“A cornerstone for where people could come, sit, have a bite to eat, do some shopping and at the same time enjoy the Prince’s Island Park area,” Wong said.

Throughout its life, Eau Claire Market has been host to many festivals and events that brought people to the island while also attracting customers to local retailers, the Imax theater and some renowned restaurants such as Joeys, Barley Mill, the nearby Old Spaghetti Factory and even a Hard Rock Café when the market opened.

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“The Hard Rock was there; it was great for Calgary to have a Hard Rock; usually we had to go to Las Vegas or wherever to see a Hard Rock,” Oneil said.

One chapter closes, another opens.

But its initial success was not sustainable, and the quirky mall struggled to keep stores busy and the once-bustling aisles quickly faded.

The market’s days have been numbered for years, and when the green line was approved, the fate of the once popular destination was sealed.

As an iconic era fades, all its highs and lows are remembered as a new one begins.

In normal times it was great. “I loved the theater, I loved the restaurants, I spent a lot of time walking and hanging out, I was very social, I was really nice,” Oneil added.

Harvard Developments, the company that owns the building, thanks all the business owners who called Eau Claire Market home for four decades.

“Even though its doors have closed, the spirit of Eau Claire Market will live in the hearts of our community forever.”

A bittersweet (and for some, simply bitter) goodbye

While many businesses in Eau Claire have already moved, for those that have not, this closure is bittersweet.

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At Eau Claire Hair Salon, Saner Zidan spent the last day finishing up some appointments. It is the end of what was a 20-year career in the same place and Zidan is full of mixed emotions.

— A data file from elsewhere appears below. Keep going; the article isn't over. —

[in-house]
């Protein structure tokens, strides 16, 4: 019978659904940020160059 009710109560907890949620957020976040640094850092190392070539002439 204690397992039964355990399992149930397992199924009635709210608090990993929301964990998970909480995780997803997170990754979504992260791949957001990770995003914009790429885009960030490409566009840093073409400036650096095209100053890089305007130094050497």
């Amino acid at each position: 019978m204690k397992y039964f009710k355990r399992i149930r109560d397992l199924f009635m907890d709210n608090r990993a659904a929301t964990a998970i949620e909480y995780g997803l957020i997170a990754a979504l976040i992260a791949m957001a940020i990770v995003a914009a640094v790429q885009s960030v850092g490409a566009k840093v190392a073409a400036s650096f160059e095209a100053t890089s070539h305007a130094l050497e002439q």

“It’s hard to let it go, it’s not my choice. The city made the decision to have something different,” Zidan said. “I have to say it’s a different era, I think it will be great for the future I guess.”

As for what’s next, Zidan plans to stay in the area (across the street, in fact) and hopes to start over.

An iconic building.

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Store owners aren’t the only ones packing up and moving. Just across the street from the market, townhouse owners in River Run are clearing out the last of their belongings.

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The city expropriated the properties to make more room for construction in the area, although residents have been fighting the measure since 2019.

The City of Calgary provided Global News with a statement saying expropriation is never its preferred method of acquisition.

The city said it has “provided proposed payments to River Run unit owners in accordance with the (Alberta) Expropriation Act, which are based on independent appraisals.”

– with files from Doug Vaessen and Meghan Cobb